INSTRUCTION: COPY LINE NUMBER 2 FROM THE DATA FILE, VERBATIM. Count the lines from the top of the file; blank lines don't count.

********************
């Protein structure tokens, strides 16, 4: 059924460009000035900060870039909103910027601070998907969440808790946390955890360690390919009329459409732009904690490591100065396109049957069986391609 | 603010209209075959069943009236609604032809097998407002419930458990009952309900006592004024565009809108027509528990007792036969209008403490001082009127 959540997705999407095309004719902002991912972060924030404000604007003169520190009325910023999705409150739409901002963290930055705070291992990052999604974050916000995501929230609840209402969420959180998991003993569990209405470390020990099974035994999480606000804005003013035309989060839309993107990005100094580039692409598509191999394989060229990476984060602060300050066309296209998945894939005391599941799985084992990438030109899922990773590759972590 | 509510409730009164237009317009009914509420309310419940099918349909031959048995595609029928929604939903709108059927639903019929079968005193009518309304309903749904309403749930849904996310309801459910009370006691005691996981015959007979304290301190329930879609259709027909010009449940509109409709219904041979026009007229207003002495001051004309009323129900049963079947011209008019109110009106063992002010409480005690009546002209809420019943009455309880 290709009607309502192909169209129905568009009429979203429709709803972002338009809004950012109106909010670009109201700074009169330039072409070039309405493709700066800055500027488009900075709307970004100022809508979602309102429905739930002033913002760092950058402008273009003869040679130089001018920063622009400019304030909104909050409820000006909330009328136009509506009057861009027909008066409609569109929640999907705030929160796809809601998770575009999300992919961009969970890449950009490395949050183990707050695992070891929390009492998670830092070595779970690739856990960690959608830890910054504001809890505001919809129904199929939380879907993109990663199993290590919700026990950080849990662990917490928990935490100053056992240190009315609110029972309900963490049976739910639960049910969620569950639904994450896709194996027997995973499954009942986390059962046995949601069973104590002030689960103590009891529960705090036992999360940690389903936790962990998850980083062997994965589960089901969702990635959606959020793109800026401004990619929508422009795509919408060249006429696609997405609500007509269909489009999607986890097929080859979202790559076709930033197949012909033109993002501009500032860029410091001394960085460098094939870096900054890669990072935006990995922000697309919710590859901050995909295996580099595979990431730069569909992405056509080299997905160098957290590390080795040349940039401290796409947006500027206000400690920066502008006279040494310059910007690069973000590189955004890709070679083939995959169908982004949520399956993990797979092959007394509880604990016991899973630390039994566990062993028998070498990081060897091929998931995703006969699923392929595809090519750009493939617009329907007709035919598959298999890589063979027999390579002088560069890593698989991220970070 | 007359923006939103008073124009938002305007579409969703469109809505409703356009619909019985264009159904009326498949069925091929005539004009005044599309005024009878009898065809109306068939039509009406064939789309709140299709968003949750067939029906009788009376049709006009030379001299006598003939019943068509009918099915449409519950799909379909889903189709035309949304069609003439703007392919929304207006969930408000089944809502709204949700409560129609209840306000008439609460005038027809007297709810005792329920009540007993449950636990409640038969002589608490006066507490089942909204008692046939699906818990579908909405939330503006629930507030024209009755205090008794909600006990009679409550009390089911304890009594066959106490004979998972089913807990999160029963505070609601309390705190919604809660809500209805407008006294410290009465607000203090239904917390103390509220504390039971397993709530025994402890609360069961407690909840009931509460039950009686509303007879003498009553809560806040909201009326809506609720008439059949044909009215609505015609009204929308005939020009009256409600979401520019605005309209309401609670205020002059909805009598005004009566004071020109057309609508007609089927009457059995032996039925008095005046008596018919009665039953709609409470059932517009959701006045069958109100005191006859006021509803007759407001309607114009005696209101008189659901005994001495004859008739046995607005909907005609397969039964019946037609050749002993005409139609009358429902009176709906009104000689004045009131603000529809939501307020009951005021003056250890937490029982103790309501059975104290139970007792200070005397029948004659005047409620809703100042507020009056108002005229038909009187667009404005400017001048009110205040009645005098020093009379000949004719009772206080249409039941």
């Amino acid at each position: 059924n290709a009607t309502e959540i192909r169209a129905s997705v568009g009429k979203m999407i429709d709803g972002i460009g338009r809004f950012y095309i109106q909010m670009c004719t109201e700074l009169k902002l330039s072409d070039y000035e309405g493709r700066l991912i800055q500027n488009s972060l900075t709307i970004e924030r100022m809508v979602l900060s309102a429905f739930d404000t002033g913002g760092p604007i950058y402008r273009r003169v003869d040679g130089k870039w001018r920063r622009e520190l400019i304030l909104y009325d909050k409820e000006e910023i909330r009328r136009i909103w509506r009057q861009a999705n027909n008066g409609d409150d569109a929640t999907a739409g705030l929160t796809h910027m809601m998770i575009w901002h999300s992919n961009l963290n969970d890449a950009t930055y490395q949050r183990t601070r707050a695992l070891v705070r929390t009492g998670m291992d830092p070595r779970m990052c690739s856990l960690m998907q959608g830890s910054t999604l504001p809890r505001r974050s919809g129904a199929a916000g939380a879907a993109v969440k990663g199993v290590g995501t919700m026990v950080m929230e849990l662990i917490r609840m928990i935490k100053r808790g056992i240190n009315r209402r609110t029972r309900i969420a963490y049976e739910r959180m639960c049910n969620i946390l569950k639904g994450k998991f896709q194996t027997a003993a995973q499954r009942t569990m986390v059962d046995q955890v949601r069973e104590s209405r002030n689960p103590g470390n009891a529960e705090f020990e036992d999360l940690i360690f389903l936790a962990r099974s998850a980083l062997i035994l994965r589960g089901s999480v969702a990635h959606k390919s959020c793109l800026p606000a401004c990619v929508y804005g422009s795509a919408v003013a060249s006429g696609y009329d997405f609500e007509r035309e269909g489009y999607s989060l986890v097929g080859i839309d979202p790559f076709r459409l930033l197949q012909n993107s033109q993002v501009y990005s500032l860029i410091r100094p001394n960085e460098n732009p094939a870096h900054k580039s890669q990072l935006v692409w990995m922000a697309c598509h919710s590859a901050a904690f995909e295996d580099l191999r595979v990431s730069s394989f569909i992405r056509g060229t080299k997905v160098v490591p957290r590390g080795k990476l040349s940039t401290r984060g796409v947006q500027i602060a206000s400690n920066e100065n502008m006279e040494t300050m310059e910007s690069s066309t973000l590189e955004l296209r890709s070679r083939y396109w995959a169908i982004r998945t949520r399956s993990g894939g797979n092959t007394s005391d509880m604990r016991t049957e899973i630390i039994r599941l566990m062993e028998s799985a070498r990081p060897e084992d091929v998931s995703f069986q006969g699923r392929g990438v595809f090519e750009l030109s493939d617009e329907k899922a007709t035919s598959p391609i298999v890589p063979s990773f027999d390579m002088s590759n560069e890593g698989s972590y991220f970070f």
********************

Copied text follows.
């Amino acid at each position: 059924n290709a009607t309502e959540i192909r169209a129905s997705v568009g009429k979203m999407i429709d709803g972002i460009g338009r809004f950012y095309i109106q909010m670009c004719t109201e700074l009169k902002l330039s072409d070039y000035e309405g493709r700066l991912i800055q500027n488009s972060l900075t709307i970004e924030r100022m809508v979602l900060s309102a429905f739930d404000t002033g913002g760092p604007i950058y402008r273009r003169v003869d040679g130089k870039w001018r920063r622009e520190l400019i304030l909104y009325d909050k409820e000006e910023i909330r009328r136009i909103w509506r009057q861009a999705n027909n008066g409609d409150d569109a929640t999907a739409g705030l929160t796809h910027m809601m998770i575009w901002h999300s992919n961009l963290n969970d890449a950009t930055y490395q949050r183990t601070r707050a695992l070891v705070r929390t009492g998670m291992d830092p070595r779970m990052c690739s856990l960690m998907q959608g830890s910054t999604l504001p809890r505001r974050s919809g129904a199929a916000g939380a879907a993109v969440k990663g199993v290590g995501t919700m026990v950080m929230e849990l662990i917490r609840m928990i935490k100053r808790g056992i240190n009315r209402r609110t029972r309900i969420a963490y049976e739910r959180m639960c049910n969620i946390l569950k639904g994450k998991f896709q194996t027997a003993a995973q499954r009942t569990m986390v059962d046995q955890v949601r069973e104590s209405r002030n689960p103590g470390n009891a529960e705090f020990e036992d999360l940690i360690f389903l936790a962990r099974s998850a980083l062997i035994l994965r589960g089901s999480v969702a990635h959606k390919s959020c793109l800026p606000a401004c990619v929508y804005g422009s795509a919408v003013a060249s006429g696609y009329d997405f609500e007509r035309e269909g489009y999607s989060l986890v097929g080859i839309d979202p790559f076709r459409l930033l197949q012909n993107s033109q993002v501009y990005s500032l860029i410091r100094p001394n960085e460098n732009p094939a870096h900054k580039s890669q990072l935006v692409w990995m922000a697309c598509h919710s590859a901050a904690f995909e295996d580099l191999r595979v990431s730069s394989f569909i992405r056509g060229t080299k997905v160098v490591p957290r590390g080795k990476l040349s940039t401290r984060g796409v947006q500027i602060a206000s400690n920066e100065n502008m006279e040494t300050m310059e910007s690069s066309t973000l590189e955004l296209r890709s070679r083939y396109w995959a169908i982004r998945t949520r399956s993990g894939g797979n092959t007394s005391d509880m604990r016991t049957e899973i630390i039994r599941l566990m062993e028998s799985a070498r990081p060897e084992d091929v998931s995703f069986q006969g699923r392929g990438v595809f090519e750009l030109s493939d617009e329907k899922a007709t035919s598959p391609i298999v890589p063979s990773f027999d390579m002088s590759n560069e890593g698989s972590y991220f970070f």